Pentagonal Prism: Definition & Properties

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• 0:03 Prisms
• 0:44 Types
• 1:20 Properties
• 2:12 Lesson Summary

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Lesson Transcript
Instructor: Joseph Vigil
In this lesson, you'll find out what qualities make up a prism and what a pentagonal prism is. You'll also learn the basic properties found in all pentagonal prisms.

Prisms

Prisms are a certain kind of shape, but what makes them stand out? A prism consists of two two-dimensional shapes joined together to form an enclosed three-dimensional shape. For example, a drum is a prism because it has two circles joined together to make the enclosed three-dimensional shape we see here:

In fact, the two-dimensional shape (in this case, a circle) makes the top and bottom, or faces, of a prism.

Cans of food, soda cans, and trash cans are all prisms because they're three-dimensional shapes with circular faces. Likewise, boxes are prisms because they're three-dimensional shapes with square or rectangular faces.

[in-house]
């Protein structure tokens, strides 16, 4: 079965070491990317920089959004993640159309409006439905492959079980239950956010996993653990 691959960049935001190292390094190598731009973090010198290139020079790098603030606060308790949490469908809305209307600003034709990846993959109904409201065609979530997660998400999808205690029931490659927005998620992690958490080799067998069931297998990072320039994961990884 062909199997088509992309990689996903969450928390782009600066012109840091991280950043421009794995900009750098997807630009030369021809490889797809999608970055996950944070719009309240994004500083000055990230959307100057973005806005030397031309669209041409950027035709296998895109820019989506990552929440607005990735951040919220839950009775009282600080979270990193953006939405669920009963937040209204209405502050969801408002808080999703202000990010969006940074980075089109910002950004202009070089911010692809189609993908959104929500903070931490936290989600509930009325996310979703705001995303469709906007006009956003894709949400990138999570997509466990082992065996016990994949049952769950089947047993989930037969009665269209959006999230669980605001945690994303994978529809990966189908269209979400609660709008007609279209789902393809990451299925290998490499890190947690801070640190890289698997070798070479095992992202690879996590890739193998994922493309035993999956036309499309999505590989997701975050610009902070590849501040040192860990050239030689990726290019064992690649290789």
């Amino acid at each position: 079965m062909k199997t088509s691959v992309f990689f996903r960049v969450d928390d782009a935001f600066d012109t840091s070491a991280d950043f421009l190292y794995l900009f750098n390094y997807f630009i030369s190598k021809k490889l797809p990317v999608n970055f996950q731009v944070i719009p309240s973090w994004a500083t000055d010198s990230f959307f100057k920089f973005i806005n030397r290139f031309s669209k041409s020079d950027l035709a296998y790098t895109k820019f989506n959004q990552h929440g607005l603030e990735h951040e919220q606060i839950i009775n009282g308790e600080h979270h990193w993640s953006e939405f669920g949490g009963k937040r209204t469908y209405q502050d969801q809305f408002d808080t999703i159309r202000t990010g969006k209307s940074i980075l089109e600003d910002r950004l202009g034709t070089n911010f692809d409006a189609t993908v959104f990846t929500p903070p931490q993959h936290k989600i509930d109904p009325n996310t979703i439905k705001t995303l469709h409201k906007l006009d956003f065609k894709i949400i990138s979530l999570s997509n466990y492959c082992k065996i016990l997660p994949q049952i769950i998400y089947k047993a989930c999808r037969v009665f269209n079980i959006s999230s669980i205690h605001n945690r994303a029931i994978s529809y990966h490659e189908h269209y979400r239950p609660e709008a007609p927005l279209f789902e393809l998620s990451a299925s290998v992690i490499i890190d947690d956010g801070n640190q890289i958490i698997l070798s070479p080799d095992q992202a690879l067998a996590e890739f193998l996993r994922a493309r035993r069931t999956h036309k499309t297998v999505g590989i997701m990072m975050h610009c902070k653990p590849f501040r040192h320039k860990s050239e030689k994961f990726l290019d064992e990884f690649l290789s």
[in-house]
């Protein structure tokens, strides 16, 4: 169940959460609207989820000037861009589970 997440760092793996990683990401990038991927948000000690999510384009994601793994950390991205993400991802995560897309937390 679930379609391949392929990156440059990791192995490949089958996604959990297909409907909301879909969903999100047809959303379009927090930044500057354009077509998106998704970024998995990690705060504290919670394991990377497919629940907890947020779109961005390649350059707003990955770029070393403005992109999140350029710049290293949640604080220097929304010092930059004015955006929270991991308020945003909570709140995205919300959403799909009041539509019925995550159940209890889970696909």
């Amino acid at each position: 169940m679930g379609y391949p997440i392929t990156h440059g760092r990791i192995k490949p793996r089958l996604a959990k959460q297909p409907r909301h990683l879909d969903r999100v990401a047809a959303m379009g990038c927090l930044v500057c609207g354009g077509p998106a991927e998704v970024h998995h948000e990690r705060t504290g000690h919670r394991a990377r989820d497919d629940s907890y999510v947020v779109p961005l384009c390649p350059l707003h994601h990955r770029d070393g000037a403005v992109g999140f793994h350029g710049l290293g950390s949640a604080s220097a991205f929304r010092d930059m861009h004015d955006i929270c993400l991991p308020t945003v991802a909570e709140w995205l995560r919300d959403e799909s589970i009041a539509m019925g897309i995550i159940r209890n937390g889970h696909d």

Types

Since there are many different shapes that can serve as faces, there are many types of prisms we can make. In fact, prisms are named for the shape of their faces. So a pentagonal prism is simply a prism that has pentagons as its faces. Similar to the drum or box, it's an enclosed three-dimensional shape based on two pentagons.

It's very similar to the snare drum, except its bottom and top are pentagons rather than circles.

This image is also a pentagonal prism:

Even though the sides are slanted, it's still a three-dimensional shape based on two pentagons.

Properties

Since all pentagonal prisms have the same basic qualities, they all share certain properties:

1. First, all pentagonal prisms have seven sides.

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